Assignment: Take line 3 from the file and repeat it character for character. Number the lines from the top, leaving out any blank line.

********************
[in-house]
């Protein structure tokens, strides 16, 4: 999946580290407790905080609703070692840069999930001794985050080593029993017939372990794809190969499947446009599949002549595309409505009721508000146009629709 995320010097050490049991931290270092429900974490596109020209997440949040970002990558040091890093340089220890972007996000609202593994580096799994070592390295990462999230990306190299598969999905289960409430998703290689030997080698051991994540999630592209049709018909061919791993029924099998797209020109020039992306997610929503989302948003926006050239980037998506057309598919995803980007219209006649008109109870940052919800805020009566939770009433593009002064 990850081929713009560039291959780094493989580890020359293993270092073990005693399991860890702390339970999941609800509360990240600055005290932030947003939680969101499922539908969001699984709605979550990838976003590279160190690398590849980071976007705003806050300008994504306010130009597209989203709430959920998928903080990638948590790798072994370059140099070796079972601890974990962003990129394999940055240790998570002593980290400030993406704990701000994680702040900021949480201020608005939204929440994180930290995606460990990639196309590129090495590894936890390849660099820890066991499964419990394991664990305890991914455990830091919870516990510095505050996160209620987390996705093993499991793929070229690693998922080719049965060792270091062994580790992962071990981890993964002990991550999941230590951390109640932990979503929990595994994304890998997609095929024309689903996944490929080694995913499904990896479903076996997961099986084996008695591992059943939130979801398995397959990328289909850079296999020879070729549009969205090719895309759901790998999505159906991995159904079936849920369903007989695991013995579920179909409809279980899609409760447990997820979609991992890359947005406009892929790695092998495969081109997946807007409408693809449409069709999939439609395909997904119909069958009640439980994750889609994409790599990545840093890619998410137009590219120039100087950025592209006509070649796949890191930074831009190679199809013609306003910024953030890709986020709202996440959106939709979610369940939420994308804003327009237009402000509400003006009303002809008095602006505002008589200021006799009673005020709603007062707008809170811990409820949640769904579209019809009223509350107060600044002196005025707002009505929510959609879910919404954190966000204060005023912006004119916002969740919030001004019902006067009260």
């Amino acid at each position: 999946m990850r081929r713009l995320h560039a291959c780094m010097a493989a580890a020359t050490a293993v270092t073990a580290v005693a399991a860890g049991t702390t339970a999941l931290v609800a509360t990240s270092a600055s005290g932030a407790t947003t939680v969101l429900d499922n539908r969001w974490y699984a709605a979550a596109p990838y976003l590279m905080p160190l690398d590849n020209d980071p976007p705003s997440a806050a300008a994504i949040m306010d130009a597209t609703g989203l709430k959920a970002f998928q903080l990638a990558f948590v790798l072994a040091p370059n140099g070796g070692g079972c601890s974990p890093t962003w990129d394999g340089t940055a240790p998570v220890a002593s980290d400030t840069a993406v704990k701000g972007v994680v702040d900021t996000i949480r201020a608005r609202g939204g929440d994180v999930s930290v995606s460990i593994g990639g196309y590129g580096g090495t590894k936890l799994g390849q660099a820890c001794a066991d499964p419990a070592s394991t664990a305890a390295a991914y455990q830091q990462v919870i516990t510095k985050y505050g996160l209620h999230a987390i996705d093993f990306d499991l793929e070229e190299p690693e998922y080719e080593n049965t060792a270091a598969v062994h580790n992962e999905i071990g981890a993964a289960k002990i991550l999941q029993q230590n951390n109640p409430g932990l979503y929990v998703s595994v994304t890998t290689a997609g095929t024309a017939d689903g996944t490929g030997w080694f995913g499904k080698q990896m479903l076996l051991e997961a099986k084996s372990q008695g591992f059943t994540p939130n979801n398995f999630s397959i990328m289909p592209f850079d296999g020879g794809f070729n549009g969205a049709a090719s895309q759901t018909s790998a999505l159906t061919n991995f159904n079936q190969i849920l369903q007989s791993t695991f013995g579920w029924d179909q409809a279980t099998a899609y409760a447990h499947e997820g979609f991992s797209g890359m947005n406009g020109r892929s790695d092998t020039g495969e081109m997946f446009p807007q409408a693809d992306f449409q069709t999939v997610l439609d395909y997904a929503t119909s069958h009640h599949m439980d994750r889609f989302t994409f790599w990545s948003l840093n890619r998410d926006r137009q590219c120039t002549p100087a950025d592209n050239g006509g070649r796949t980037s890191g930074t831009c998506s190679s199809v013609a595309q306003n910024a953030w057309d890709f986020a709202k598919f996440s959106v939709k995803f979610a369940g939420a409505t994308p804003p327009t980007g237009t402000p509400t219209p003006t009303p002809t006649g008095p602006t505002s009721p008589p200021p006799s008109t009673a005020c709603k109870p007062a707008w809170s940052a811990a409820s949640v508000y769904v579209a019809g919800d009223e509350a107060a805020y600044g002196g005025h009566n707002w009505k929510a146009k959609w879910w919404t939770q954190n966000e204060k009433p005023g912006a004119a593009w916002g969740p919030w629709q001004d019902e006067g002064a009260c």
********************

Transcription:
């Amino acid at each position: 999946m990850r081929r713009l995320h560039a291959c780094m010097a493989a580890a020359t050490a293993v270092t073990a580290v005693a399991a860890g049991t702390t339970a999941l931290v609800a509360t990240s270092a600055s005290g932030a407790t947003t939680v969101l429900d499922n539908r969001w974490y699984a709605a979550a596109p990838y976003l590279m905080p160190l690398d590849n020209d980071p976007p705003s997440a806050a300008a994504i949040m306010d130009a597209t609703g989203l709430k959920a970002f998928q903080l990638a990558f948590v790798l072994a040091p370059n140099g070796g070692g079972c601890s974990p890093t962003w990129d394999g340089t940055a240790p998570v220890a002593s980290d400030t840069a993406v704990k701000g972007v994680v702040d900021t996000i949480r201020a608005r609202g939204g929440d994180v999930s930290v995606s460990i593994g990639g196309y590129g580096g090495t590894k936890l799994g390849q660099a820890c001794a066991d499964p419990a070592s394991t664990a305890a390295a991914y455990q830091q990462v919870i516990t510095k985050y505050g996160l209620h999230a987390i996705d093993f990306d499991l793929e070229e190299p690693e998922y080719e080593n049965t060792a270091a598969v062994h580790n992962e999905i071990g981890a993964a289960k002990i991550l999941q029993q230590n951390n109640p409430g932990l979503y929990v998703s595994v994304t890998t290689a997609g095929t024309a017939d689903g996944t490929g030997w080694f995913g499904k080698q990896m479903l076996l051991e997961a099986k084996s372990q008695g591992f059943t994540p939130n979801n398995f999630s397959i990328m289909p592209f850079d296999g020879g794809f070729n549009g969205a049709a090719s895309q759901t018909s790998a999505l159906t061919n991995f159904n079936q190969i849920l369903q007989s791993t695991f013995g579920w029924d179909q409809a279980t099998a899609y409760a447990h499947e997820g979609f991992s797209g890359m947005n406009g020109r892929s790695d092998t020039g495969e081109m997946f446009p807007q409408a693809d992306f449409q069709t999939v997610l439609d395909y997904a929503t119909s069958h009640h599949m439980d994750r889609f989302t994409f790599w990545s948003l840093n890619r998410d926006r137009q590219c120039t002549p100087a950025d592209n050239g006509g070649r796949t980037s890191g930074t831009c998506s190679s199809v013609a595309q306003n910024a953030w057309d890709f986020a709202k598919f996440s959106v939709k995803f979610a369940g939420a409505t994308p804003p327009t980007g237009t402000p509400t219209p003006t009303p002809t006649g008095p602006t505002s009721p008589p200021p006799s008109t009673a005020c709603k109870p007062a707008w809170s940052a811990a409820s949640v508000y769904v579209a019809g919800d009223e509350a107060a805020y600044g002196g005025h009566n707002w009505k929510a146009k959609w879910w919404t939770q954190n966000e204060k009433p005023g912006a004119a593009w916002g969740p919030w629709q001004d019902e006067g002064a009260c």